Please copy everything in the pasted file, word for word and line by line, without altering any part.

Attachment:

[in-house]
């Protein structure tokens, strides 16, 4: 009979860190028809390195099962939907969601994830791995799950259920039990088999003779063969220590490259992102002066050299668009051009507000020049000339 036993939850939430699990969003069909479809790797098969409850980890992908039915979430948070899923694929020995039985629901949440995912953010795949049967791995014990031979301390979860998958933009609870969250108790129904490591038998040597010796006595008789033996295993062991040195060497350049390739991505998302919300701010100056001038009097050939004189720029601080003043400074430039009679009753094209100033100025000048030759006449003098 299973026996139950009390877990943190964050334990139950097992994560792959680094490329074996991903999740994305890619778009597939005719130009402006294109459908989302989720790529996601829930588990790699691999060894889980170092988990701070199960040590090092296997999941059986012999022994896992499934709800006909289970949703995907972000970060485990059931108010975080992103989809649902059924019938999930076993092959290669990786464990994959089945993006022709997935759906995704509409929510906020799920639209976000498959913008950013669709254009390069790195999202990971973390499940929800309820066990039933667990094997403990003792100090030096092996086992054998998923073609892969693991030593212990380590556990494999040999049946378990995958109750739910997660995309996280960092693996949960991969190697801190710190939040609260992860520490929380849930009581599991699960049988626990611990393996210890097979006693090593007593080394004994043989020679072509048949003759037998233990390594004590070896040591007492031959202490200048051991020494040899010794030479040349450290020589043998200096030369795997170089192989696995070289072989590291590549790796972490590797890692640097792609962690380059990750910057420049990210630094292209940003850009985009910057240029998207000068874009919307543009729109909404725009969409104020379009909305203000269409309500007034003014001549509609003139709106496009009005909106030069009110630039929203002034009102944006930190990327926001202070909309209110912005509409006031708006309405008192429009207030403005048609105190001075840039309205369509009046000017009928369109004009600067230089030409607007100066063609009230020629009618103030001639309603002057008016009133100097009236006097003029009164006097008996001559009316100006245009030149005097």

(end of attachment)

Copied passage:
[in-house]
């Protein structure tokens, strides 16, 4: 009979860190028809390195099962939907969601994830791995799950259920039990088999003779063969220590490259992102002066050299668009051009507000020049000339 036993939850939430699990969003069909479809790797098969409850980890992908039915979430948070899923694929020995039985629901949440995912953010795949049967791995014990031979301390979860998958933009609870969250108790129904490591038998040597010796006595008789033996295993062991040195060497350049390739991505998302919300701010100056001038009097050939004189720029601080003043400074430039009679009753094209100033100025000048030759006449003098 299973026996139950009390877990943190964050334990139950097992994560792959680094490329074996991903999740994305890619778009597939005719130009402006294109459908989302989720790529996601829930588990790699691999060894889980170092988990701070199960040590090092296997999941059986012999022994896992499934709800006909289970949703995907972000970060485990059931108010975080992103989809649902059924019938999930076993092959290669990786464990994959089945993006022709997935759906995704509409929510906020799920639209976000498959913008950013669709254009390069790195999202990971973390499940929800309820066990039933667990094997403990003792100090030096092996086992054998998923073609892969693991030593212990380590556990494999040999049946378990995958109750739910997660995309996280960092693996949960991969190697801190710190939040609260992860520490929380849930009581599991699960049988626990611990393996210890097979006693090593007593080394004994043989020679072509048949003759037998233990390594004590070896040591007492031959202490200048051991020494040899010794030479040349450290020589043998200096030369795997170089192989696995070289072989590291590549790796972490590797890692640097792609962690380059990750910057420049990210630094292209940003850009985009910057240029998207000068874009919307543009729109909404725009969409104020379009909305203000269409309500007034003014001549509609003139709106496009009005909106030069009110630039929203002034009102944006930190990327926001202070909309209110912005509409006031708006309405008192429009207030403005048609105190001075840039309205369509009046000017009928369109004009600067230089030409607007100066063609009230020629009618103030001639309603002057008016009133100097009236006097003029009164006097008996001559009316100006245009030149005097």